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Code Enforcers Should Target Absentee Landlords 

Style's report on Richmond's Community Assisted Safety program gave me mixed comfort (“Show Stoppers,” Cover Story, May 27). A few years ago when Richmond had the nation's second-highest murder rate, such a program would have just bewildered people of this lawless land. Government has come a long way, hurting only a few undeserving mentioned in the article.

Ever amazing to me is why, with about 20,000 buildings in various stages of disrepair in the Department of Housing and Urban Development's last count, our mayor doesn't sic such a team on absentee landlords. The law requires every building be code compliant. Penalties are as much as $1,000 a day per offense. There is no downside unless one refuses to fix or sell his distressed property. Property prices would tumble. Buildings would be occupied by people returning to the inner city. Crime rates would drop. This would be so much more productive than picking on hapless beboppers.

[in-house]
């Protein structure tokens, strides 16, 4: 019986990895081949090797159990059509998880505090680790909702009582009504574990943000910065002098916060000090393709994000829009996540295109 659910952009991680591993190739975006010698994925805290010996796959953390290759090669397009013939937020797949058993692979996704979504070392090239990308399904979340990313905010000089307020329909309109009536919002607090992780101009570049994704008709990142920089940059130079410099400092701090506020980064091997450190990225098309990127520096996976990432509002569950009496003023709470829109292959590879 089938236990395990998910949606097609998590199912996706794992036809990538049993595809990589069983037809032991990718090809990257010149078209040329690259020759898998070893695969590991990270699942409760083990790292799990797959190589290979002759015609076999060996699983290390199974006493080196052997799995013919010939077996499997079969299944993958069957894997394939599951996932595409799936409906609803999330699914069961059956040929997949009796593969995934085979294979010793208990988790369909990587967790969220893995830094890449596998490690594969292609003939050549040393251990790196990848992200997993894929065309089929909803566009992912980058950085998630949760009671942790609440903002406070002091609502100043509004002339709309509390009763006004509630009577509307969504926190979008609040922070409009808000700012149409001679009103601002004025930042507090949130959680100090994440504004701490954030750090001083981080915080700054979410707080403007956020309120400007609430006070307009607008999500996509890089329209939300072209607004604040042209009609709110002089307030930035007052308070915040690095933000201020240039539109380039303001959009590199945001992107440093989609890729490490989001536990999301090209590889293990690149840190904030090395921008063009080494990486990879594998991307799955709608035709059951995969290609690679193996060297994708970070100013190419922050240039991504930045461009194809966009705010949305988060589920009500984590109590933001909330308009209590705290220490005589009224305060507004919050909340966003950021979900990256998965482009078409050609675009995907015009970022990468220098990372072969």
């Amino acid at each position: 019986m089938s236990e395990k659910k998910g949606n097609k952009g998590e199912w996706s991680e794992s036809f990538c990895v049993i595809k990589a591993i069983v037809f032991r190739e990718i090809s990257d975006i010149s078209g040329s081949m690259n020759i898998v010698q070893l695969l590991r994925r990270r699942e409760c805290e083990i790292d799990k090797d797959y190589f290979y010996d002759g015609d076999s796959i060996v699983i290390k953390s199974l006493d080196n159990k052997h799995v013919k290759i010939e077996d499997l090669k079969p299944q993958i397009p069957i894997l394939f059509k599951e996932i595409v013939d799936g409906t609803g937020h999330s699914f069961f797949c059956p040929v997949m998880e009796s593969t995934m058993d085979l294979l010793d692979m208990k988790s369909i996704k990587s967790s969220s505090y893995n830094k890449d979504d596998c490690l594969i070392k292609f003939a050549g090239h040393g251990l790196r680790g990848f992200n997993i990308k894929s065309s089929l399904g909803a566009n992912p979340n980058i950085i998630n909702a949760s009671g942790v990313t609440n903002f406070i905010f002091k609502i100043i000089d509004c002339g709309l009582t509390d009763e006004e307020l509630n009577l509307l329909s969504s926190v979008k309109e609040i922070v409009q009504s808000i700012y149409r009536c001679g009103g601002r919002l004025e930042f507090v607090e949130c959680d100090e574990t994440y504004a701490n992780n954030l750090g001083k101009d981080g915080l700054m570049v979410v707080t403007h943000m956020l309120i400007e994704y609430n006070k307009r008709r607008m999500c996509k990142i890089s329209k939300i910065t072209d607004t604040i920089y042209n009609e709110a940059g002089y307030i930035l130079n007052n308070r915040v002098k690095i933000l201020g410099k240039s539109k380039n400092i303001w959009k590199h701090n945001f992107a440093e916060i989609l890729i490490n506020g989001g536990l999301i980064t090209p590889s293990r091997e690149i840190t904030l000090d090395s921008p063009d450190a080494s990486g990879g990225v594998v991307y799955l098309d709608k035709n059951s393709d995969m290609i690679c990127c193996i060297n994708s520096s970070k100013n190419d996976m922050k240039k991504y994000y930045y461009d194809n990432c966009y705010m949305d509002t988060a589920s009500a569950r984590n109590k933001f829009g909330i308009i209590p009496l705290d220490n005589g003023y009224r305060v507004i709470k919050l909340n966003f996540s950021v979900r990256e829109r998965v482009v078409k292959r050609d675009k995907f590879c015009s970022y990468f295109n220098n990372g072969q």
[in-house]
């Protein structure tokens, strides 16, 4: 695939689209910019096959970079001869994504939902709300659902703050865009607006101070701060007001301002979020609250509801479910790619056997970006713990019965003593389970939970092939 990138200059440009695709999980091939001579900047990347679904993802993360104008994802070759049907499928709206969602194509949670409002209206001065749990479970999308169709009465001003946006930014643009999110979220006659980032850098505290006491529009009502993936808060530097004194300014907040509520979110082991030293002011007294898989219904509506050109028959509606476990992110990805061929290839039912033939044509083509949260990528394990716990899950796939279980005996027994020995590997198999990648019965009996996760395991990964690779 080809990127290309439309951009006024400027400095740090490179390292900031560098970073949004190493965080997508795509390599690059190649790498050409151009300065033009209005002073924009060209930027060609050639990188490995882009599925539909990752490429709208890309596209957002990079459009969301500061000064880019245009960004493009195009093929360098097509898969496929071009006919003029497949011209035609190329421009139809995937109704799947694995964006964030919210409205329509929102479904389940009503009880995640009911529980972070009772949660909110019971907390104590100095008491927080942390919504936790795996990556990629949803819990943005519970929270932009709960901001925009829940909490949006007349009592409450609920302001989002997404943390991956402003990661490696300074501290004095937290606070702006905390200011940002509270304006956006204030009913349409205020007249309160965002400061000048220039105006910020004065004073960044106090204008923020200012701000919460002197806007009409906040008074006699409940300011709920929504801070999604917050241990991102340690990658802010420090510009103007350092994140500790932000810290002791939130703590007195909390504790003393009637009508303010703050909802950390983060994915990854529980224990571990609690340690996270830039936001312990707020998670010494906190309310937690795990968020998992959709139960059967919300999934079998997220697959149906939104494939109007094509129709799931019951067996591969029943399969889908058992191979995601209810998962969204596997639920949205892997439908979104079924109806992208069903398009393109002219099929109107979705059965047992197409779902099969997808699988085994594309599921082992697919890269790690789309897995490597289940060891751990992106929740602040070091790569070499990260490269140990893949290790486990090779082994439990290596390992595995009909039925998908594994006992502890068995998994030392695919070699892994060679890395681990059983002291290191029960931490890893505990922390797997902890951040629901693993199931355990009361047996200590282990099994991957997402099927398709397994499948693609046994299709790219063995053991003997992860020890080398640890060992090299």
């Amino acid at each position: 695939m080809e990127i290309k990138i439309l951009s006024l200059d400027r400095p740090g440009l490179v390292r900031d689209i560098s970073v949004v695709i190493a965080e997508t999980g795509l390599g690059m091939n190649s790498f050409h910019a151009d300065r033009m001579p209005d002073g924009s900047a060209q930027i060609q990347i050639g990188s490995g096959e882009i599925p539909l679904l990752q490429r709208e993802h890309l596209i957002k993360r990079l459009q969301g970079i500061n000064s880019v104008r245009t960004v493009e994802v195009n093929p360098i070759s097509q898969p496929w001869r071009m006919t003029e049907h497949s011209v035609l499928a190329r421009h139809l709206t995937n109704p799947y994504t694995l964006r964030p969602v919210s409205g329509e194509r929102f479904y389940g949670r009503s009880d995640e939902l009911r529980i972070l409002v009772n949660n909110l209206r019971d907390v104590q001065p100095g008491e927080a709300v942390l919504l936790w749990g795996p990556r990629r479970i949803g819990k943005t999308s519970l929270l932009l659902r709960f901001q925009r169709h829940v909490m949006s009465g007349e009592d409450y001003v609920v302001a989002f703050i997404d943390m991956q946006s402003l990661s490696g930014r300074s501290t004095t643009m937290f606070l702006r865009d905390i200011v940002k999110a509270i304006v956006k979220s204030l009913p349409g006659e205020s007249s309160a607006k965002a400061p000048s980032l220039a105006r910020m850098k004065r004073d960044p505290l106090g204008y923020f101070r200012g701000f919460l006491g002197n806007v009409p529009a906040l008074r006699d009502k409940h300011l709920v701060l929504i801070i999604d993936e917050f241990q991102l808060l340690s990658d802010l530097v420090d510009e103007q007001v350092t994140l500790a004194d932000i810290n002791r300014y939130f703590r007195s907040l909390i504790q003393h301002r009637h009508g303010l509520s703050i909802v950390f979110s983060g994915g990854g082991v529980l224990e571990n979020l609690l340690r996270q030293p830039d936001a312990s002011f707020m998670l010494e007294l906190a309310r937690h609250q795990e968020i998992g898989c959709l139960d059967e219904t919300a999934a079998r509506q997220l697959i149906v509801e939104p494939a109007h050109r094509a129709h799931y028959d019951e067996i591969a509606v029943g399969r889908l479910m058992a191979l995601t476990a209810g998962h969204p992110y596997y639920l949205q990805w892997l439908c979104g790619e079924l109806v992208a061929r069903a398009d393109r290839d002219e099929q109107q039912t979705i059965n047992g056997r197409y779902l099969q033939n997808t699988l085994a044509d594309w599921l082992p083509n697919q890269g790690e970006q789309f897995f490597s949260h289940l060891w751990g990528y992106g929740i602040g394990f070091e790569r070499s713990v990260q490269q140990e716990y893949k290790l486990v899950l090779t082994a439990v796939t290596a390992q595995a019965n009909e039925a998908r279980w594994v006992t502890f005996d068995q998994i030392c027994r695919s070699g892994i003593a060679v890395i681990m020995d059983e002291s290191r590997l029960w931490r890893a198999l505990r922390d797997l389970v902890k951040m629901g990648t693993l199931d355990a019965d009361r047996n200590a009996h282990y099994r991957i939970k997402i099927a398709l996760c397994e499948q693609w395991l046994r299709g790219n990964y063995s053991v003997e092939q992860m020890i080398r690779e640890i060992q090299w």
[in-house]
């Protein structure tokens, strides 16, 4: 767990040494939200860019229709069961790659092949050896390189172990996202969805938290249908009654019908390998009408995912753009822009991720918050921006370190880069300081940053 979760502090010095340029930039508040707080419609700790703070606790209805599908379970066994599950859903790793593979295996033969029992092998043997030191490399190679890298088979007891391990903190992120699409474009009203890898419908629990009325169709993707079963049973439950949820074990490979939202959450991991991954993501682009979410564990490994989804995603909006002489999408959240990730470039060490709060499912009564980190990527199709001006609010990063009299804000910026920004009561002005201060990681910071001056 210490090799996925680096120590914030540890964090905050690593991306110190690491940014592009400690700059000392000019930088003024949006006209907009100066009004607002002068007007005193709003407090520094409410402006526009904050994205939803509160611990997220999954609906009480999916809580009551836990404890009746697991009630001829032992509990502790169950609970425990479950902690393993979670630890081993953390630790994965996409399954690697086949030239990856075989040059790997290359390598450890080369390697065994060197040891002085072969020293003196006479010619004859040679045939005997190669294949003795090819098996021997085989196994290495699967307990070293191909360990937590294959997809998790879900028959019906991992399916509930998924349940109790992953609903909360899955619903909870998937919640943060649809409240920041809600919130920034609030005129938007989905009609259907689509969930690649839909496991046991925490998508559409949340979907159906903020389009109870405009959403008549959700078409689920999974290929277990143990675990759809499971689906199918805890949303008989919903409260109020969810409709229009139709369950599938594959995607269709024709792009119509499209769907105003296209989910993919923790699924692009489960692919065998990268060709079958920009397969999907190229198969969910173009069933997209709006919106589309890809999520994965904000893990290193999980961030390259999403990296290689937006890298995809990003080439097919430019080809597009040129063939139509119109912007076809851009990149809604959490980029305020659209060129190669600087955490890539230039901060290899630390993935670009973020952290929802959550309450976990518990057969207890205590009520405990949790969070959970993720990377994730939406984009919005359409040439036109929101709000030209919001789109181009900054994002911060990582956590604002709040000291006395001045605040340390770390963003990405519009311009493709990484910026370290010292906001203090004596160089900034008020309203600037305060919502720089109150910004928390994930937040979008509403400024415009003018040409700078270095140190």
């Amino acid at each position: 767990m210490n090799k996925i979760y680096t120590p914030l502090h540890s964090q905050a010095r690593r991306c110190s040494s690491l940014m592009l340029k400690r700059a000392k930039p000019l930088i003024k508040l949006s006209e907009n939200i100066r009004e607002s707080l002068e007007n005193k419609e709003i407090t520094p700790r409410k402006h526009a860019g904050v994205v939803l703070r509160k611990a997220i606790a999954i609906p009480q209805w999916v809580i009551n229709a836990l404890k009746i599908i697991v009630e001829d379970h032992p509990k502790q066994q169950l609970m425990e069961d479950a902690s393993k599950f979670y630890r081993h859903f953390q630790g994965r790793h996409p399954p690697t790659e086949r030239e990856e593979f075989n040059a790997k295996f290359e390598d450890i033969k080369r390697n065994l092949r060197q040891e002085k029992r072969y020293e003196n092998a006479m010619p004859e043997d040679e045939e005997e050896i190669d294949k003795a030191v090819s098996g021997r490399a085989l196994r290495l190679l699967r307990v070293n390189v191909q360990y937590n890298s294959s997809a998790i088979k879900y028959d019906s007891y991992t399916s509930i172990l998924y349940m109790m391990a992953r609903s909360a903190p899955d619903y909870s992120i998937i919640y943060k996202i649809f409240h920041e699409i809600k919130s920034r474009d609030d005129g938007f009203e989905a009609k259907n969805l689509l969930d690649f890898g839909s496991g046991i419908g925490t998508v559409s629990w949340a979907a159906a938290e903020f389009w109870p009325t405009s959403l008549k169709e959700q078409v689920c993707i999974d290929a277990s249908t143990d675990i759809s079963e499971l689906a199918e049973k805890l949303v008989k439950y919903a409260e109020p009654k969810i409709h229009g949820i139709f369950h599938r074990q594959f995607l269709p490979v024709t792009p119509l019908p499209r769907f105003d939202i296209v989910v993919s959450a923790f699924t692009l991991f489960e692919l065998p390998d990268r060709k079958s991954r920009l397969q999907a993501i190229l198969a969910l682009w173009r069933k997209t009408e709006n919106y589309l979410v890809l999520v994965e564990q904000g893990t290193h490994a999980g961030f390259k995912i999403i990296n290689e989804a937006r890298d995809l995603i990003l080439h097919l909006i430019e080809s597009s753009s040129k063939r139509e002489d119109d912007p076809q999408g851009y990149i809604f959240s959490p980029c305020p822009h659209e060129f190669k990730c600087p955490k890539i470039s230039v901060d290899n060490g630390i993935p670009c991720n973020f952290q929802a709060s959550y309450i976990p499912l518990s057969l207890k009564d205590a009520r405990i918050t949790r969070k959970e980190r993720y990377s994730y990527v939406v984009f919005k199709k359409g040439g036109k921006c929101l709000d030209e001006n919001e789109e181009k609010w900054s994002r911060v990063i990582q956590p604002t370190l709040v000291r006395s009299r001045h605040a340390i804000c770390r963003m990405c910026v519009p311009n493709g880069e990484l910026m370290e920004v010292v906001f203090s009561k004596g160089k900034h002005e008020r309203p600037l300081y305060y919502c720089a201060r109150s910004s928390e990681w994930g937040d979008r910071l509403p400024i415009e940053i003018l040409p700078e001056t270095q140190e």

One can only suspect that too many officials are sitting on distressed property, waiting for a grant, like Mr. Eggleston and his hotel, which collapsed.
Sam Forrest
Richmond

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